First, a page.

India pledges billions for farmers in 'populist' budget29 february 2016, 16:00
India’s government pledged billions of dollars to help struggling farmers and boost the rural economy as it unveiled its annual budget on Monday, with an eye on kickstarting growth and boosting its flagging popularity, AFP reports.
India is now the world's fastest-growing major economy, but two years of drought and a failure to create jobs for a burgeoning young population has left millions of rural Indians struggling and led to deadly protests in recent weeks.
The government came to power nearly two years ago promising to transform India's economic fortunes, but has been hampered by the global economic slowdown and a failure to push much-needed reforms through parliament.
Finance Minister Arun Jaitley acknowledged the challenges as he presented the budget in parliament, but said he had a "vision to transform India".
"We have a desire to provide socio-economic security to every Indian, especially the farmers, the poor and the vulnerable," he said.
"We have a dream to see a more prosperous India and a vision to transform India."
Jaitley pledged to spend 359 billion rupees ($5.2 billion) on doubling the income of India's estimated 120 million farmers over the next five years through measures including a crop insurance scheme and better access to markets.
India also plans to raise credit available to farmers to 9 trillion rupees for 2016-2017, and has pledged to ensure all the country's villages would have electricity within two years.
It will increase spending on the National Rural Employment Guarantee Scheme, which guarantees 100 days of employment on public works each year for any household that requests it.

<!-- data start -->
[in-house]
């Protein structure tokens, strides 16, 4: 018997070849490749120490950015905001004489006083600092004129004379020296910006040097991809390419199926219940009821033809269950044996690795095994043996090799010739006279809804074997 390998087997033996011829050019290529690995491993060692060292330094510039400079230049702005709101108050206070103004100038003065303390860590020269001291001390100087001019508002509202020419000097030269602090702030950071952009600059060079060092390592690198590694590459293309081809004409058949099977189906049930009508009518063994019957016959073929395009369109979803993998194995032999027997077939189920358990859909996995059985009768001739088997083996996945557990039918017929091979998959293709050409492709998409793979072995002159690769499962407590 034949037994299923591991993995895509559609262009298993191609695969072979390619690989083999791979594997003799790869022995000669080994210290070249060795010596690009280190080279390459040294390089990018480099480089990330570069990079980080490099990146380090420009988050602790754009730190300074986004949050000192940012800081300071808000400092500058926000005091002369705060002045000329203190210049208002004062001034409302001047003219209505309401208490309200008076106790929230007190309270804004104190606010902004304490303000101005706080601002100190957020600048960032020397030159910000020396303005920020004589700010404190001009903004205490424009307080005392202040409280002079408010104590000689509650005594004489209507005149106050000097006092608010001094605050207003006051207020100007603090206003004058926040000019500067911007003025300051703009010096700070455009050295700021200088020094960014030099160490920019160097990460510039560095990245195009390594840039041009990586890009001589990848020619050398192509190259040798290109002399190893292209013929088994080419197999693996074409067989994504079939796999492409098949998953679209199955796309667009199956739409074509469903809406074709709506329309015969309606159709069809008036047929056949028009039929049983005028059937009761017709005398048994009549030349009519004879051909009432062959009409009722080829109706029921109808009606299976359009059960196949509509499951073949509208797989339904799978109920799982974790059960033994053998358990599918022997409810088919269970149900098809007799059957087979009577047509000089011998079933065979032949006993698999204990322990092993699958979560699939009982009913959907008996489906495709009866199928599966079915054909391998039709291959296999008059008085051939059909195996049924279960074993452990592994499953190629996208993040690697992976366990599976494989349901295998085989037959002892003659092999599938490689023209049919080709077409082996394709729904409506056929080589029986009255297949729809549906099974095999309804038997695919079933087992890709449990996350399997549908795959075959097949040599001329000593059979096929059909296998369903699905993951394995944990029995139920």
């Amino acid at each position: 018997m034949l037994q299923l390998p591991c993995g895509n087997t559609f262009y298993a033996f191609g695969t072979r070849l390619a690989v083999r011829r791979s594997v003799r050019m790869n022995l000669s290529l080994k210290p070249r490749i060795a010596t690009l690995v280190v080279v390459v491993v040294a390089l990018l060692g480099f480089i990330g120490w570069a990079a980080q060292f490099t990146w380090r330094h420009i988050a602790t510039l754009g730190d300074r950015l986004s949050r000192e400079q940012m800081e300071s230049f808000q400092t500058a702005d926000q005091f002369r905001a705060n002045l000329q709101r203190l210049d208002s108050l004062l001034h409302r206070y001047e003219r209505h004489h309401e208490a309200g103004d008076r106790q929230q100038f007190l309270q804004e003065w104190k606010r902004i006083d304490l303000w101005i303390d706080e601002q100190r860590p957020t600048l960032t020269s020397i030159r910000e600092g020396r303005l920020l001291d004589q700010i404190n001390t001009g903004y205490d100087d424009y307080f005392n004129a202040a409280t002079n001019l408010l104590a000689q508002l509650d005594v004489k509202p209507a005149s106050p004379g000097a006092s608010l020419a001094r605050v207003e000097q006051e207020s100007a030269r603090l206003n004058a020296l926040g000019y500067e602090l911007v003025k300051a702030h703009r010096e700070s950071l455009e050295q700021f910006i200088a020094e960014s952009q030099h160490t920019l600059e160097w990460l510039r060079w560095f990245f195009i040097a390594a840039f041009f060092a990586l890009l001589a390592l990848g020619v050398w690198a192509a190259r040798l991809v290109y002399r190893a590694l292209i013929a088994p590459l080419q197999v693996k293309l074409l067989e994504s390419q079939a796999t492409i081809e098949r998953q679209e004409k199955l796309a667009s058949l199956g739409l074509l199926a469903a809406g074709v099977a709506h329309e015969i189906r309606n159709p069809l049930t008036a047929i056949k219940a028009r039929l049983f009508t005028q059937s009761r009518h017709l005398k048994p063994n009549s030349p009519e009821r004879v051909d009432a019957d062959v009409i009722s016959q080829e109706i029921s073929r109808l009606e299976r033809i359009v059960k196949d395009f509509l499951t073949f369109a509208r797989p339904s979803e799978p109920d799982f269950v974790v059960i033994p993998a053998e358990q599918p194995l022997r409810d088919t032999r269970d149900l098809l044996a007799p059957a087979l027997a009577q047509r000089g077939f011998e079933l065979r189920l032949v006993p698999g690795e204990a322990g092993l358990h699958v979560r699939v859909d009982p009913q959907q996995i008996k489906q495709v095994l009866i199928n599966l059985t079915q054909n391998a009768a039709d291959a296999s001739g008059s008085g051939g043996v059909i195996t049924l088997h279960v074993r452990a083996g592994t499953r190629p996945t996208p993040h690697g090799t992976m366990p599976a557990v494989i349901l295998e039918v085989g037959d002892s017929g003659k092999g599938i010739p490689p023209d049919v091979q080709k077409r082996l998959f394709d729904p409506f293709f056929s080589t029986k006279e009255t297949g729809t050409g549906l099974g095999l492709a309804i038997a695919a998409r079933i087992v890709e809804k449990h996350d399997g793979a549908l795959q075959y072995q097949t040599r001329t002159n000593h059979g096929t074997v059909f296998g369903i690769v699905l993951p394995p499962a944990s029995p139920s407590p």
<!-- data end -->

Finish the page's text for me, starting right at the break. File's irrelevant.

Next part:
- Stalled reforms -
Analyst Samir Saran said the ruling Bharatiya Janata Party (BJP) was "responding to the political reality" ahead of crucial state elections this year and next.
"The BJP has to lay greater emphasis on social policy, it has to deliver a more populist budget," said Saran, a senior fellow at the Observer Research Foundation think tank.
"The government is also responding to the fact that farmers have suffered two bad monsoons and there is great stress in the rural sector."
The BJP needs to perform well in those elections in order to push stalled economic reforms through the national parliament, where it lacks a majority.
These include Prime Minister Narendra Modi's flagship plan to introduce a national Goods and Services Tax (GST) to replace myriad complex state and national levies seen as deterring much-needed investment.
India is seen as a relative bright spot in the world economy, but feeble global demand has caused its exports to shrink for 14 months in a row and investment remains weak.
On Friday the government forecast gross domestic product (GDP) would expand between 7.0 percent and 7.75 percent in the next financial year, marking little change from this year's levels.
The main Sensex index on the Bombay Stock Exchange fell 300 points during Jaitley's presentation of the budget, which included a hefty 23 percent pay rise for millions of civil servants and a pension scheme for retired soldiers.
The two schemes will add billions of dollars to the government's spending bill over the next year, but Jaitley said it would stick to its ambitious target to cut the fiscal deficit to 3.5 percent of GDP in 2016-2017.
He also pledged to spend 2.21 trillion rupees on improvements to its creaking roads and other infrastructure seen as key to attracting investment for manufacturing.
The government will also inject 250 billion rupees into India's ailing public sector banks, which are weighed down by bad loans.
Despite a major push to boost manufacturing, farming remains by far the biggest employer in India and the sector is struggling after two years of weak monsoon rains.
This month the Jats, traditionally a farming caste, sparked riots in northern India to press their demands for better access to government jobs and education. They say they are struggling to make a living in farming.
The BJP performed poorly in elections in the impoverished eastern state of Bihar last year and faces polls in other major farming states this year and next.
By Emily Ford